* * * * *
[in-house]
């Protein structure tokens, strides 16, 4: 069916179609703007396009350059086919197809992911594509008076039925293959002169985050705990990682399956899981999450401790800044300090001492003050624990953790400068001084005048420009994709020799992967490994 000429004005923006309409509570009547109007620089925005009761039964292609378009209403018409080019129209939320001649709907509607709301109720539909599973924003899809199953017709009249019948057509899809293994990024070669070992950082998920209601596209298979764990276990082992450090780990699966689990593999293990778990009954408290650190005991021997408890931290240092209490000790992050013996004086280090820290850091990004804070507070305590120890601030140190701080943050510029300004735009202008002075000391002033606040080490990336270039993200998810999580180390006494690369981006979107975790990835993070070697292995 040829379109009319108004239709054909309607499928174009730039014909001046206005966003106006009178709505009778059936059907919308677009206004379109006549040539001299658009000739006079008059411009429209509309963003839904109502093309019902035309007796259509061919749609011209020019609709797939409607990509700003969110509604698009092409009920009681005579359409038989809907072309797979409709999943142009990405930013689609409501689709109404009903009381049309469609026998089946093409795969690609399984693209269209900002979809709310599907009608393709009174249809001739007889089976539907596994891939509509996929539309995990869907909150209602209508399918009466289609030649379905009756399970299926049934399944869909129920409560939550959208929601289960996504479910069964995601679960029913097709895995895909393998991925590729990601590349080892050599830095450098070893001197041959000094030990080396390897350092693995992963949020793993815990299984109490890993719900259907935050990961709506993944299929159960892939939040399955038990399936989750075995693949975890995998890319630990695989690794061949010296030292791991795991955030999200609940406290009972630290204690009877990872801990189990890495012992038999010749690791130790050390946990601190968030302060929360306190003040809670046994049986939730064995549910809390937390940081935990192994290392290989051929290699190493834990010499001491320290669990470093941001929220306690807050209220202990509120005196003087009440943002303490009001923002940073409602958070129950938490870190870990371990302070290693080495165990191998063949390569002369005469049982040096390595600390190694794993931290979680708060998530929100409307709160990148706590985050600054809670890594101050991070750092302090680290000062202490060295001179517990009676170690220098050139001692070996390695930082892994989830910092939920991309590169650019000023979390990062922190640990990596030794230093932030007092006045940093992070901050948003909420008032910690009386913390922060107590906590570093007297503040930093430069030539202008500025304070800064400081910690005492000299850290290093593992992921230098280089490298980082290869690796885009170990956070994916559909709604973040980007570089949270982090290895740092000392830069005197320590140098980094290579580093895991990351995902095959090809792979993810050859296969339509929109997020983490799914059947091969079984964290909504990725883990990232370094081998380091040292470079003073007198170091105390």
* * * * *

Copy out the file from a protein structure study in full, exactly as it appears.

[in-house]
């Protein structure tokens, strides 16, 4: 069916179609703007396009350059086919197809992911594509008076039925293959002169985050705990990682399956899981999450401790800044300090001492003050624990953790400068001084005048420009994709020799992967490994 000429004005923006309409509570009547109007620089925005009761039964292609378009209403018409080019129209939320001649709907509607709301109720539909599973924003899809199953017709009249019948057509899809293994990024070669070992950082998920209601596209298979764990276990082992450090780990699966689990593999293990778990009954408290650190005991021997408890931290240092209490000790992050013996004086280090820290850091990004804070507070305590120890601030140190701080943050510029300004735009202008002075000391002033606040080490990336270039993200998810999580180390006494690369981006979107975790990835993070070697292995 040829379109009319108004239709054909309607499928174009730039014909001046206005966003106006009178709505009778059936059907919308677009206004379109006549040539001299658009000739006079008059411009429209509309963003839904109502093309019902035309007796259509061919749609011209020019609709797939409607990509700003969110509604698009092409009920009681005579359409038989809907072309797979409709999943142009990405930013689609409501689709109404009903009381049309469609026998089946093409795969690609399984693209269209900002979809709310599907009608393709009174249809001739007889089976539907596994891939509509996929539309995990869907909150209602209508399918009466289609030649379905009756399970299926049934399944869909129920409560939550959208929601289960996504479910069964995601679960029913097709895995895909393998991925590729990601590349080892050599830095450098070893001197041959000094030990080396390897350092693995992963949020793993815990299984109490890993719900259907935050990961709506993944299929159960892939939040399955038990399936989750075995693949975890995998890319630990695989690794061949010296030292791991795991955030999200609940406290009972630290204690009877990872801990189990890495012992038999010749690791130790050390946990601190968030302060929360306190003040809670046994049986939730064995549910809390937390940081935990192994290392290989051929290699190493834990010499001491320290669990470093941001929220306690807050209220202990509120005196003087009440943002303490009001923002940073409602958070129950938490870190870990371990302070290693080495165990191998063949390569002369005469049982040096390595600390190694794993931290979680708060998530929100409307709160990148706590985050600054809670890594101050991070750092302090680290000062202490060295001179517990009676170690220098050139001692070996390695930082892994989830910092939920991309590169650019000023979390990062922190640990990596030794230093932030007092006045940093992070901050948003909420008032910690009386913390922060107590906590570093007297503040930093430069030539202008500025304070800064400081910690005492000299850290290093593992992921230098280089490298980082290869690796885009170990956070994916559909709604973040980007570089949270982090290895740092000392830069005197320590140098980094290579580093895991990351995902095959090809792979993810050859296969339509929109997020983490799914059947091969079984964290909504990725883990990232370094081998380091040292470079003073007198170091105390």